Myntra Comes Under Regulatory Scanner Of Enforcement Directorate Of India For Possible Violations Of FDI Norms Of India

Myntra Comes Under Regulatory Scanner Of Enforcement Directorate Of India For Possible Violations Of FDI Norms Of IndiaE-commerce in India is in the process of consolidation. However, in the race to establish themselves, most of the e-commerce websites of India are not complying with the laws and regulations of India. They easily forget that e-commerce websites are required to comply with Indian laws as well.

There are many essential legal formalities that every e-commerce website operating in India is required to comply with. These include cyber law due diligence (PDF), Internet intermediary liability and e-commerce due diligence requirements as well. Even mobile payment providers, payment gateways, mobile application developers, etc are required to comply with India e-commerce and other techno legal laws.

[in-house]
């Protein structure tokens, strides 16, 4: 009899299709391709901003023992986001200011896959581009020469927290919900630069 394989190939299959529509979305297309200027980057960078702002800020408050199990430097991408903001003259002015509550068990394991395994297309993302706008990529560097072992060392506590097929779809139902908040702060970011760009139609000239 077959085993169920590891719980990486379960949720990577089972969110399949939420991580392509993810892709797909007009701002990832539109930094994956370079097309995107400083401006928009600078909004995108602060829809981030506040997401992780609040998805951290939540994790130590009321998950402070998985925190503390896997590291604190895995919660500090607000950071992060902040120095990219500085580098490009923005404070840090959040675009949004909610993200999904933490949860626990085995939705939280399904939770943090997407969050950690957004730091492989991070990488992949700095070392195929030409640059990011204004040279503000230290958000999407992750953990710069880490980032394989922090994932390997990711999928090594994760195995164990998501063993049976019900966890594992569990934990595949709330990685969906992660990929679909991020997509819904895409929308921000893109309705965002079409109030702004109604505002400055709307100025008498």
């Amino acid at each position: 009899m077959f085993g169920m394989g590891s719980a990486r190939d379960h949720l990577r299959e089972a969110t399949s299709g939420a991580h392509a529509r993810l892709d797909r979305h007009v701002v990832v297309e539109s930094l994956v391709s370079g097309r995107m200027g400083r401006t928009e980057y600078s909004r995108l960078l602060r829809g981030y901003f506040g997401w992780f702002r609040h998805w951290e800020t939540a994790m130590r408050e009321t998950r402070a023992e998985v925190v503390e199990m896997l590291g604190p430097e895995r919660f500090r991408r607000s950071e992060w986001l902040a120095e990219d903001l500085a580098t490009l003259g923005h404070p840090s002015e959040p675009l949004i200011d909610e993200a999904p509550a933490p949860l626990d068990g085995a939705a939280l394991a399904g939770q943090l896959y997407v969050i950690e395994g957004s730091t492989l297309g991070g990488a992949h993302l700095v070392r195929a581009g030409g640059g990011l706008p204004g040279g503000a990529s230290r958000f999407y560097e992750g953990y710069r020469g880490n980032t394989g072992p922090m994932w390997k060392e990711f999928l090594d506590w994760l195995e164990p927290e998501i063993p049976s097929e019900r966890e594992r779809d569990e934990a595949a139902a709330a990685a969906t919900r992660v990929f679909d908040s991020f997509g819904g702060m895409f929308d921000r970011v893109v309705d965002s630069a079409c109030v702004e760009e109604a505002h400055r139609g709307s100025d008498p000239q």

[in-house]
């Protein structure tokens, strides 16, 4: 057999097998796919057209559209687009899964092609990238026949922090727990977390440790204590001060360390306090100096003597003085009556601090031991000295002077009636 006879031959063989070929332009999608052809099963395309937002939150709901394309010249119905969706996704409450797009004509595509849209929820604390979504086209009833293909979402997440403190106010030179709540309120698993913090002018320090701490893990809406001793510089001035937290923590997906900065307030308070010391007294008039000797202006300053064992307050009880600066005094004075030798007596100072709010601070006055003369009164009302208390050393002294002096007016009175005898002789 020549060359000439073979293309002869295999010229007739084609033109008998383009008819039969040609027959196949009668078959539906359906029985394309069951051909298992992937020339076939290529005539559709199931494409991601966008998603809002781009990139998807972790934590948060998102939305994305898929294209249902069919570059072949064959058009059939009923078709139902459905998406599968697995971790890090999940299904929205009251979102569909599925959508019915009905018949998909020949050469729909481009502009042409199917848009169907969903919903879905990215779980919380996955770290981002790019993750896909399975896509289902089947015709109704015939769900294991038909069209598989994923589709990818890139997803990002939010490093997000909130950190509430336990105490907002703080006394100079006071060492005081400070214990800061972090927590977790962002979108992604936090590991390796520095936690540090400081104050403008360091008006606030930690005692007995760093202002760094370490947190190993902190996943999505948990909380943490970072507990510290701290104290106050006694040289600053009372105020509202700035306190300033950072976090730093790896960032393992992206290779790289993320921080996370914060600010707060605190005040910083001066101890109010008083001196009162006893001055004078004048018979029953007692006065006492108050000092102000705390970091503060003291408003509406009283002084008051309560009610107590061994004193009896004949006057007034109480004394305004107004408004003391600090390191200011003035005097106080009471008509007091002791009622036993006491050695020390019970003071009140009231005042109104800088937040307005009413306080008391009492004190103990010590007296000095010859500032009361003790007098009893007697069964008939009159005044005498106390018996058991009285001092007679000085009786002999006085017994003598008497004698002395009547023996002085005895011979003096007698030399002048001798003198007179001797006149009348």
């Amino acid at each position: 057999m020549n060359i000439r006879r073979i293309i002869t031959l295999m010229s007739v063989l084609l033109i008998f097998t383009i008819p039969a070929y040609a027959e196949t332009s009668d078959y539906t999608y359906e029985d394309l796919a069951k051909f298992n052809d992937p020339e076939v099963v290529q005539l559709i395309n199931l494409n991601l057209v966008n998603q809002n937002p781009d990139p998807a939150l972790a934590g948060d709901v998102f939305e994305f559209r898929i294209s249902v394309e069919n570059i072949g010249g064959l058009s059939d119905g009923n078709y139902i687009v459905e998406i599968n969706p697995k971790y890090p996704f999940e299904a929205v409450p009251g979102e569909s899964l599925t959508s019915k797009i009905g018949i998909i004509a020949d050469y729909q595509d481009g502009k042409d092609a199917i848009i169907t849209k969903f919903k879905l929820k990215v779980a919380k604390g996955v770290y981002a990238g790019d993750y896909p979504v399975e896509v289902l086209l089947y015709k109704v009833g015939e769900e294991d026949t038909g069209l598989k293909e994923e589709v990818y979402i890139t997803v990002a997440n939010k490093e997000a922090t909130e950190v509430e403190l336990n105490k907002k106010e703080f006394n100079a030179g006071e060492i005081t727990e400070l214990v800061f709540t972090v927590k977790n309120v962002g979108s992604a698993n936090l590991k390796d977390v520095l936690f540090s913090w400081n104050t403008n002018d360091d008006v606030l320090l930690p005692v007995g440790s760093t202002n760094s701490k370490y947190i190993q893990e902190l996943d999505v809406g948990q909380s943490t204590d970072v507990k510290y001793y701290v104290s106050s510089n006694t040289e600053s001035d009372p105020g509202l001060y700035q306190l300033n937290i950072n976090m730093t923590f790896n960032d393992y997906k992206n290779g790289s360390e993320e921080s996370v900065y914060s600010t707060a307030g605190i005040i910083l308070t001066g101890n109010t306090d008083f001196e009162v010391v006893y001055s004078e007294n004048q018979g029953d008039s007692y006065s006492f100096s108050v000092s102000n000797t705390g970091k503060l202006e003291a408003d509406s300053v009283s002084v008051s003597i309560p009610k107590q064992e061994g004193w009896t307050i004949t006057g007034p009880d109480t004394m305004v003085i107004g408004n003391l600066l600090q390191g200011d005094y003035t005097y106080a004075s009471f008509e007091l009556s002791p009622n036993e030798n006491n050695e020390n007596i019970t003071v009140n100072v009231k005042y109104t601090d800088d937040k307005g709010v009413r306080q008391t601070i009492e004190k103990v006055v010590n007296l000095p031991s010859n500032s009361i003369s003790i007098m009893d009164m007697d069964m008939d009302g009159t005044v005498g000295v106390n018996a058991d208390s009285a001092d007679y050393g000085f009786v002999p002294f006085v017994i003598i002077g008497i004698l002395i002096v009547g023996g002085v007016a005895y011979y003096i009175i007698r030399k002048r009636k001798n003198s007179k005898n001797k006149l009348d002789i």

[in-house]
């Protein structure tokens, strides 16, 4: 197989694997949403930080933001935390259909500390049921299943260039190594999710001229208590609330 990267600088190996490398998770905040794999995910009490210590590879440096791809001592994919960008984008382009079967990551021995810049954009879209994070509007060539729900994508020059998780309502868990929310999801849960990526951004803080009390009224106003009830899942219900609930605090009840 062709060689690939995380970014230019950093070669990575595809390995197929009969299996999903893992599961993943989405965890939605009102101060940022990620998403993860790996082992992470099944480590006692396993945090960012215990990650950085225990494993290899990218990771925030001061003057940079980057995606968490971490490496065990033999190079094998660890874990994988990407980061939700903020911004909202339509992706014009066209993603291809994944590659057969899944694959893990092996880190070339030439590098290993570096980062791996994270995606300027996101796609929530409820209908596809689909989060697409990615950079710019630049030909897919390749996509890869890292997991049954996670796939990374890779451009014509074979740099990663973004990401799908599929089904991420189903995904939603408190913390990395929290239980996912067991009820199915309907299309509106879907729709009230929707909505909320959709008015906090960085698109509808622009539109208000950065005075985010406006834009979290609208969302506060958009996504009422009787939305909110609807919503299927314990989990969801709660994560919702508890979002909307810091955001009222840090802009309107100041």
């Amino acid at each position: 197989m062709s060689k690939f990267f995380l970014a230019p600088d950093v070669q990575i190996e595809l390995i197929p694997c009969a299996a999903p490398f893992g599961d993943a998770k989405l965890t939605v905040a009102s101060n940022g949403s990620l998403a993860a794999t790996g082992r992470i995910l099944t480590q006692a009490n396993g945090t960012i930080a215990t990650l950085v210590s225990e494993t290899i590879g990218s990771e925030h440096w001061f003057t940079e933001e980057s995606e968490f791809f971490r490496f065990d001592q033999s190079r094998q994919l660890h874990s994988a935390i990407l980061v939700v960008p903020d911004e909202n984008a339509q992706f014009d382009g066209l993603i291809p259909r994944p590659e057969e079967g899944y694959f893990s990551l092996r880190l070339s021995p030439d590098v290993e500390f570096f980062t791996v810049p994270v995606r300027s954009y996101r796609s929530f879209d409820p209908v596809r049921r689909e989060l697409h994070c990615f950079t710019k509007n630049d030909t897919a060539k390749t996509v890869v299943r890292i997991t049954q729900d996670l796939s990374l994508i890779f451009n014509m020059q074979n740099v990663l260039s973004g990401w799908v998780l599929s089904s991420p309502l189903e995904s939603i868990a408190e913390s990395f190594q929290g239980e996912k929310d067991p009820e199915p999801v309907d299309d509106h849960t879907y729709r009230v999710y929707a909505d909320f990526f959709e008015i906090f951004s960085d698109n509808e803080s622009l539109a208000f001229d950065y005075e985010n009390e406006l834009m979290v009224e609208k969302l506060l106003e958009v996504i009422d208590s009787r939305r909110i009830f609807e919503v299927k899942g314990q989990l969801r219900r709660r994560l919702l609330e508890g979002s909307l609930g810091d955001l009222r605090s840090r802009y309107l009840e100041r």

The matter does not end here. The cyber law due diligence is also mandatory for foreign investors in e-commerce and technology ventures of India. However, this is not happening in India. Recently the Enforcement Directorate (ED) was planning to issue a show cause notice to Flipkart. Now it has been reported that Myntra has come under ED’s scanner for possible violations of foreign direct investment (FDI) norms of India. Further, the talks of possible merger and acquisitions between Flipkart and Myntra are also in troubled waters.

While Indian e-commerce players are passing through difficult times yet foreign e-commerce players are emerging very strong. For instance, Amazon has started selling apparels on its Indian website. Similarly, Rakuten Inc is planning to explore Indian e-commerce market starting with a travel and hospitality portal. Twitter is also planning to use its platform for e-commerce purposes. Google’s flight travel search service has already panicked Indian e-commerce portals.

It seems that foreign e-commerce players are stressing upon regulatory compliances but Indian e-commerce players are acting in great disregard of the same. The present actions of ED against Flipkart, Myntra, etc may be attributable to possible regulatory non compliances.